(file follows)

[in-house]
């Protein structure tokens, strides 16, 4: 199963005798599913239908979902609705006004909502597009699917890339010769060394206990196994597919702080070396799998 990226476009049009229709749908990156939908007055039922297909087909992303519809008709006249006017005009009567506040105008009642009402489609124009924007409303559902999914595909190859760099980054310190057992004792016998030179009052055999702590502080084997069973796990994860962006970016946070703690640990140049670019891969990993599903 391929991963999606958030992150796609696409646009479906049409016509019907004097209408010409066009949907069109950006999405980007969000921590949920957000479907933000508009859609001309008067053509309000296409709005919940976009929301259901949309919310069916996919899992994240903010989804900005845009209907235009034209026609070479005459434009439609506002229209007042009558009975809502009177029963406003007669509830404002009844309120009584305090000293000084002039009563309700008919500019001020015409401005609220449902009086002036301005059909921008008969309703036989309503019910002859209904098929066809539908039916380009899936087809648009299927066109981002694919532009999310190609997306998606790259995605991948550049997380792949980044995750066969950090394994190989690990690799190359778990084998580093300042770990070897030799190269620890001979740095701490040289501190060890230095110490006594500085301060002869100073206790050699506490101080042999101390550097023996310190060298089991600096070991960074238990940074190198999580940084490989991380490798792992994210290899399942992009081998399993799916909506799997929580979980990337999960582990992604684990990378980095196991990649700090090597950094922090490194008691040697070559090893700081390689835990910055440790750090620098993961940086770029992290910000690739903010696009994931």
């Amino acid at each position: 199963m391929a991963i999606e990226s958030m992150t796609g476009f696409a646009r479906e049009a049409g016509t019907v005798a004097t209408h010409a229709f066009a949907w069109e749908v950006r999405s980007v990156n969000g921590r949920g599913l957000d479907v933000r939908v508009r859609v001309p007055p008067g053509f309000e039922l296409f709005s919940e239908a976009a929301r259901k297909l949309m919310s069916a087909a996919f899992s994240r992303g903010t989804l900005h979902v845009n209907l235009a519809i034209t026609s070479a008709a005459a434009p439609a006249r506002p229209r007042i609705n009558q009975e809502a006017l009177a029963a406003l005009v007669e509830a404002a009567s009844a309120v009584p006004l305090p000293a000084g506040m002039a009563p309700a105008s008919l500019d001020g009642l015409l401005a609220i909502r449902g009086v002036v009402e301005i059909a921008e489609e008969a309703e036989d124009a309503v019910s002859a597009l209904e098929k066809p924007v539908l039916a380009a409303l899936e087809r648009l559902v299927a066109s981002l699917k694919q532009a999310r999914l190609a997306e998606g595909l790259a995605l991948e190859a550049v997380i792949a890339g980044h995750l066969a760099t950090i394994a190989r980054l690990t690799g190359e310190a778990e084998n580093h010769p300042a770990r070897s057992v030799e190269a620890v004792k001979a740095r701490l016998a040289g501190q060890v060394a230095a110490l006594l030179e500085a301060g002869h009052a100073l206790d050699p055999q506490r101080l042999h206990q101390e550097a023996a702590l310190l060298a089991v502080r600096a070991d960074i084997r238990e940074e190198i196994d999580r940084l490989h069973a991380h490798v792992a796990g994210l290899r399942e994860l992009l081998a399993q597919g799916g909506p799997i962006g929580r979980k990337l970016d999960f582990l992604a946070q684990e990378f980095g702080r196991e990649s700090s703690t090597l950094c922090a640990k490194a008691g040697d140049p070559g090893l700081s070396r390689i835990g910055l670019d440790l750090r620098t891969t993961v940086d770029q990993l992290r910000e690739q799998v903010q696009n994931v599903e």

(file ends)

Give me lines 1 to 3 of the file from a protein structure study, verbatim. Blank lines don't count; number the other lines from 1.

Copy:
[in-house]
């Protein structure tokens, strides 16, 4: 199963005798599913239908979902609705006004909502597009699917890339010769060394206990196994597919702080070396799998 990226476009049009229709749908990156939908007055039922297909087909992303519809008709006249006017005009009567506040105008009642009402489609124009924007409303559902999914595909190859760099980054310190057992004792016998030179009052055999702590502080084997069973796990994860962006970016946070703690640990140049670019891969990993599903 391929991963999606958030992150796609696409646009479906049409016509019907004097209408010409066009949907069109950006999405980007969000921590949920957000479907933000508009859609001309008067053509309000296409709005919940976009929301259901949309919310069916996919899992994240903010989804900005845009209907235009034209026609070479005459434009439609506002229209007042009558009975809502009177029963406003007669509830404002009844309120009584305090000293000084002039009563309700008919500019001020015409401005609220449902009086002036301005059909921008008969309703036989309503019910002859209904098929066809539908039916380009899936087809648009299927066109981002694919532009999310190609997306998606790259995605991948550049997380792949980044995750066969950090394994190989690990690799190359778990084998580093300042770990070897030799190269620890001979740095701490040289501190060890230095110490006594500085301060002869100073206790050699506490101080042999101390550097023996310190060298089991600096070991960074238990940074190198999580940084490989991380490798792992994210290899399942992009081998399993799916909506799997929580979980990337999960582990992604684990990378980095196991990649700090090597950094922090490194008691040697070559090893700081390689835990910055440790750090620098993961940086770029992290910000690739903010696009994931």
């Amino acid at each position: 199963m391929a991963i999606e990226s958030m992150t796609g476009f696409a646009r479906e049009a049409g016509t019907v005798a004097t209408h010409a229709f066009a949907w069109e749908v950006r999405s980007v990156n969000g921590r949920g599913l957000d479907v933000r939908v508009r859609v001309p007055p008067g053509f309000e039922l296409f709005s919940e239908a976009a929301r259901k297909l949309m919310s069916a087909a996919f899992s994240r992303g903010t989804l900005h979902v845009n209907l235009a519809i034209t026609s070479a008709a005459a434009p439609a006249r506002p229209r007042i609705n009558q009975e809502a006017l009177a029963a406003l005009v007669e509830a404002a009567s009844a309120v009584p006004l305090p000293a000084g506040m002039a009563p309700a105008s008919l500019d001020g009642l015409l401005a609220i909502r449902g009086v002036v009402e301005i059909a921008e489609e008969a309703e036989d124009a309503v019910s002859a597009l209904e098929k066809p924007v539908l039916a380009a409303l899936e087809r648009l559902v299927a066109s981002l699917k694919q532009a999310r999914l190609a997306e998606g595909l790259a995605l991948e190859a550049v997380i792949a890339g980044h995750l066969a760099t950090i394994a190989r980054l690990t690799g190359e310190a778990e084998n580093h010769p300042a770990r070897s057992v030799e190269a620890v004792k001979a740095r701490l016998a040289g501190q060890v060394a230095a110490l006594l030179e500085a301060g002869h009052a100073l206790d050699p055999q506490r101080l042999h206990q101390e550097a023996a702590l310190l060298a089991v502080r600096a070991d960074i084997r238990e940074e190198i196994d999580r940084l490989h069973a991380h490798v792992a796990g994210l290899r399942e994860l992009l081998a399993q597919g799916g909506p799997i962006g929580r979980k990337l970016d999960f582990l992604a946070q684990e990378f980095g702080r196991e990649s700090s703690t090597l950094c922090a640990k490194a008691g040697d140049p070559g090893l700081s070396r390689i835990g910055l670019d440790l750090r620098t891969t993961v940086d770029q990993l992290r910000e690739q799998v903010q696009n994931v599903e």